The cold Californian night saved the man’s life by freezing the blood that flowed from his wounds and sealing up the torn veins. He was a robust, hardy man, and he pulled himself together and refused to die out there in the brush. With his jaw hanging by shreds, his wind-pipe severed and his left arm dangling useless, he crawled to his horse, got into the saddle and rode to camp, whence his companions took him to the Liebra ranch house. Romulo Pico was sure Searles would die before morning, but he dressed the wounds with the simple skill of the mountaineer who learns some things not taught in books, and tried to make death as little painful as possible. Finding Searles not only alive in the morning but obstinately determined not to submit to the indignity of being killed by a bear, Pico hitched up a team to a ranch wagon and sent him to Los Angeles, a two-days’ journey, where the surgeons consulted over him and proposed all sorts of interesting operations by way of experiment upon a man who was sure to die anyway.
Searles was unable to tell the surgeons what he thought of their schemes for wiring him together, but he indicated his dissent by kicking one of them in the stomach. Then they called in a dentist as an expert on broken jaws, after they had attended to the other damages, and the dentist showed them how to remove the debris and where to patch and sew, and they managed to get the shattered piece of human machinery tinkered up in fairly good shape. The vitality and obstinacy of Searles did the rest, and in a few weeks he was on his feet again and planning prospecting trips to Death Valley, not The Valley of the Shadow through which he had passed, but the grewsome desert of Southern California where he found his fortune in borax.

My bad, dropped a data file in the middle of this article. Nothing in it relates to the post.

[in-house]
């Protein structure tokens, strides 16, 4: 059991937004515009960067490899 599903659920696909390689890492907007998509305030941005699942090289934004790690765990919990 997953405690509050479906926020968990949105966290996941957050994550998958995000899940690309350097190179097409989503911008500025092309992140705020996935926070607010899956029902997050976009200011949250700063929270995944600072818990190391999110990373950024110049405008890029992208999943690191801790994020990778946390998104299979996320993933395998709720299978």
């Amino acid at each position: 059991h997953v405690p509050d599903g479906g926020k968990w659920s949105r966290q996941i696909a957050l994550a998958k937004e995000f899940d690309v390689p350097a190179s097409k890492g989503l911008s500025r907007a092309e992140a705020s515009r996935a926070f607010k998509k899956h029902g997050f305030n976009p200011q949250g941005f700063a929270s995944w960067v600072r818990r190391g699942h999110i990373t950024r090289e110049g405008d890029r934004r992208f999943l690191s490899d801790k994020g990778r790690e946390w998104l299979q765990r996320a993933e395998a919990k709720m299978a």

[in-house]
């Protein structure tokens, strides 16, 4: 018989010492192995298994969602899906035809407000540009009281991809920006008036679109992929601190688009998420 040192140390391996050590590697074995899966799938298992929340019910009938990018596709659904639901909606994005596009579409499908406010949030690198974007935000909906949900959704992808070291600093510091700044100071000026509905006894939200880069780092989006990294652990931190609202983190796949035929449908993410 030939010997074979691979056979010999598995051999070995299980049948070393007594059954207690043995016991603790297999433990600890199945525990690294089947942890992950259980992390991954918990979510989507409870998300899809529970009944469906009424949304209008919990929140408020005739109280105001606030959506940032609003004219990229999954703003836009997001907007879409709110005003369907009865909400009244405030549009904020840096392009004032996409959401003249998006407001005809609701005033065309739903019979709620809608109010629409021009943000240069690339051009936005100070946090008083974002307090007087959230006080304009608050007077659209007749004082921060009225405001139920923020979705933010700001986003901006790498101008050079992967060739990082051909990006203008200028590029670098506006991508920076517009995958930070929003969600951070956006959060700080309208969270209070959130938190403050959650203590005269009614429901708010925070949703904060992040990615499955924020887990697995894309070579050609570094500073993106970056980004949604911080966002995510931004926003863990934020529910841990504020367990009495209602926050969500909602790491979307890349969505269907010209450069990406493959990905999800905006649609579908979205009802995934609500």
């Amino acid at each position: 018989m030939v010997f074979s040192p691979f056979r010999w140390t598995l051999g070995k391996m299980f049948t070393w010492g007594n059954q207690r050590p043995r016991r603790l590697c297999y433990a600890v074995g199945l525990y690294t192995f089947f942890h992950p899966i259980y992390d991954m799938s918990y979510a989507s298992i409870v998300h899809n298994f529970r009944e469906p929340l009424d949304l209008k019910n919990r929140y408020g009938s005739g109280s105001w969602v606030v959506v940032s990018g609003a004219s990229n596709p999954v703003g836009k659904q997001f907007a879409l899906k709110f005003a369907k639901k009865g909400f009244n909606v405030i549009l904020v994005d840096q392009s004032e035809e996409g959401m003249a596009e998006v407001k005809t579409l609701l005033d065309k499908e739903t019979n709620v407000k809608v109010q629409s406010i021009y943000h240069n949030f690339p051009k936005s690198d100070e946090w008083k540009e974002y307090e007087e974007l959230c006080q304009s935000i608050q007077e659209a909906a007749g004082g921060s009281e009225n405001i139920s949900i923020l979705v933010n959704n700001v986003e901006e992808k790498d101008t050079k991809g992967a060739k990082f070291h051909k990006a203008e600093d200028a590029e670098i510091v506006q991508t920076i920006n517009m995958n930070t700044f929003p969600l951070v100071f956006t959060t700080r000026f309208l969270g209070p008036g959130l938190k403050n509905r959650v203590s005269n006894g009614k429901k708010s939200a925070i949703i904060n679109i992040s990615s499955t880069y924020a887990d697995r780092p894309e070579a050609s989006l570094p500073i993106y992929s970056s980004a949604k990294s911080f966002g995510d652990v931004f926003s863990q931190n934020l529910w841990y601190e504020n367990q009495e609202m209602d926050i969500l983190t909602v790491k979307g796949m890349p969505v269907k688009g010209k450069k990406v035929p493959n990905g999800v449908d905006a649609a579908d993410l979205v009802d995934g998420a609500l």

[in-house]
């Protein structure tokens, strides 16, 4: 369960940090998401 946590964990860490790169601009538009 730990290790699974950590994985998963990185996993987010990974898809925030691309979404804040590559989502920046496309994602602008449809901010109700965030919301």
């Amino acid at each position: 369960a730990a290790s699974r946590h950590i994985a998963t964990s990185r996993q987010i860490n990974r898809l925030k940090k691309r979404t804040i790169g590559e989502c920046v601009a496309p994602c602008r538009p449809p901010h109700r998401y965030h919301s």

When grizzlies ran in droves.
William Thurman, who owned a lumber mill on the Chowchilla mountain, not far from the Mariposa grove of Big Trees, told this plain, unadorned tale of an old-fashioned Grizzly bear hunt.
He was moved thereto by inspection of a Winchester express rifle, carrying a half-inch ball, backed by 110 grains of powder, that was shown to him by a hunter.
“If we had been armed with such rifles in early days,” said Mr. Thurman, “the Grizzly wouldn’t have achieved his reputation for vitality and staying powers in a fight. There is no doubt that he is a very tough animal and a game fighter, but in the days when he made a terrible name for himself he had to face no such weapons as that.
“I assisted in killing, in 1850, the first Grizzlies that were brought into the town of Sonora. I had heard a great deal about the Grizzly, and coming across the plains I talked to my comrade, Green, about what I should do if I should get a chance at a bear. I was a pretty good shot, and thought it would be no trick at all to kill a bear with the Mississippi rifle that I brought home from the Mexican war.